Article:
STEW. A stew has been described as an assortment of foods cooked in liquid within a container with a lid. Stews are usually made from several ingredients and may be named for the most important of these, for example, beef stew; for its point of origin, as in Irish stew; or for the pot in which it is cooked, as in Rumanian ghiveci, named for the Turkish güveç, an earthenware pot in which the stew is cooked.
The word "stew" is said to come from the old French word estuier, meaning to enclose. Most cultural groups have created a recipe for a special stew, and there are as many versions of them as there are cooks to make them.
In the Western world, meat stews are categorized as "brown" or "white." This means that the meat is browned in fat before liquid is added for the brown stew; meat for the white stew is not cooked in fat before liquid is added. Stews may contain meat, fish, or poultry; many of them, however, are meatless. There is also sometimes a fine line between stews and soups. Stews are usually thick, some so thick that they must be served on a plate and eaten with a fork. Others are served in soup bowls. Stews most often have several solid food ingredients. An exception is a seafood stew such as oyster or lobster stew, which contains fresh seafood, milk, and frequently butter.
Stews are commonly regarded as "comfort" foods, everyday dishes served to family or close friends in an intimate setting, rather than as fare in a more public setting or at special occasions. An exception would be boeuf à la bourguignonne, usually referred to as beef burgundy in the United States, a dish that is considered exceptional enough to be served to a guest. This stew is made with beef, tiny onions, mushrooms, wine, and herbs. M. F. K. Fisher once wrote that stews can be good enough to be haute cuisine, or the opposite, a meal fit for the lowest echelon of society, the imprisoned.
There are several important advantages to stews: Less tender cuts of meat can be tenderized with the long, moist cooking; more expensive ingredients that may be available only in small amounts can be stretched by adding less expensive foods; meat cut in small pieces cooks faster; and one-pot cooking conserves fuel and makes cleanup easier. Stews may be cooked on top of a range, in an oven, over an open fire, or in an electric Crock Pot.
In addition to being versatile in their ingredients, stews are versatile in their uses. Suggested uses include as filling for tarts or patty shells, or over mashed potatoes, rice, or biscuits.
Usually considered dishes that must be cooked for long periods, stews are, in fact, cooked quickly in countries where fuel is scarce. There are Asian chicken stews, made with young and tender chickens, that cook quickly, but are even more worthwhile because they conserve energy since the entire meal can be cooked in one pot.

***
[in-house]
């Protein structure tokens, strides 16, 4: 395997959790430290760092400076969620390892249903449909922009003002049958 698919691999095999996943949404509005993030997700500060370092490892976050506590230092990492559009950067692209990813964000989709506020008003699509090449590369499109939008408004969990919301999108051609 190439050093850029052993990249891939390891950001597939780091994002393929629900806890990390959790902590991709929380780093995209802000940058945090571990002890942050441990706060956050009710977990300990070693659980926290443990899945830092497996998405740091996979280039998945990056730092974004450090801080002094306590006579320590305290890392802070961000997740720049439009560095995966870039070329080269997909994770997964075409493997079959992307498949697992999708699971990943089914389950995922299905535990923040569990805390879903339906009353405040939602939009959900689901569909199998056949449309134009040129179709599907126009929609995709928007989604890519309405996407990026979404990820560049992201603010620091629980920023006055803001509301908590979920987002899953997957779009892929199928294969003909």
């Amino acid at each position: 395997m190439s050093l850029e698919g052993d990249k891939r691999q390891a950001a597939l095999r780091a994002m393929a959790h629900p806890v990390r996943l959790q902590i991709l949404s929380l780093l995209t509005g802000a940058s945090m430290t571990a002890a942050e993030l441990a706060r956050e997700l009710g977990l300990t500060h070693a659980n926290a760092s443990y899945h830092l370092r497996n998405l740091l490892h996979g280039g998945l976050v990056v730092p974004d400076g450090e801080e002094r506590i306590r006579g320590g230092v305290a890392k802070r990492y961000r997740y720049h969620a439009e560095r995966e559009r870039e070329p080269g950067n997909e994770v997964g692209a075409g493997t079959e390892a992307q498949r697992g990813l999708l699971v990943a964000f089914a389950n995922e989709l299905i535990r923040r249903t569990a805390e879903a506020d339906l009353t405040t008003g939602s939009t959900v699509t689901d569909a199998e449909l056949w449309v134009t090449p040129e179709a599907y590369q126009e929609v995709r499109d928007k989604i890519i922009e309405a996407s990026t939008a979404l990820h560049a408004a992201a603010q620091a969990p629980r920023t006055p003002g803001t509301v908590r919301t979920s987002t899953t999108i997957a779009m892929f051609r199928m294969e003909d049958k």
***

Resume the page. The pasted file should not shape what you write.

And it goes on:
Because stews are apt to use protein-and carbohydrate-containing food, as well as ingredients high in vitamin and mineral content, they are good sources of nutrients. Combining certain ingredients, for example, rice and beans, can enhance the nutrients in each food, making them more usable by the human body. Water-soluble nutrients are consumed in the sauces, or gravies, that are part of stews.
Kinds of Stew
Europe. In the eighteenth century, the term "made dish" was used to distinguish between a roast and various mixtures of ingredients. The made dishes in both France and England were often French stews, or ragouts, many still commonly served today. The term daube is more often used to describe beef stews in France. Patricia Wells's Bistro Cooking, published in 1989, contains a recipe for a daube containing wild mushrooms and oranges. An Alsatian meat stew (beef, pork, and lamb cooked with vegetables) is a tradition on Monday, washday, in certain regions. A family's stew pot is taken to the neighborhood bakery where the stew is cooked until noon, when a member of the family arrives to retrieve the meal.
Navarin is a popular French stew made with mutton, potatoes, and onion. In The Food of the Western World, Theodora Fitzgibbons tells us that if root vegetable are added, the stew should be called ragout à la printanière. Bouillabaisse, the renowned Mediterranean fish stew of France, has its counterparts in the fish stews of Greece, Italy, and Spain. There is also a less well-known bouillabaisse made with monkfish and aioli, the French garlic mayonnaise. The reader should, in addition, be mindful that the terminology can sometimes be misleading: There is a bouillabaisse de Tante Paulette, which is actually a chicken stew flavored with fennel, saffron, and Pernod or another licorice-flavored liqueur, and was frequently served at a legendary Parisian bistro, and a rabbit bouillabaisse.
The German Eintopf is another one-pot meal or stew. In the 1930s Hitler urged Germans to return to the austere meals of former days. It became law in 1933 that one Sunday a month, from October to March, was Eintopfsonntag, one-pot Sunday. Money saved from not eating more lavishly was to be donated to the poor. Eintopfs are still popular in Germany, especially in the north. Linsentopf, lentil stew, and Pichelsteiner, made with beef, veal, lamb, and pork, are popular forms of Eintopfs.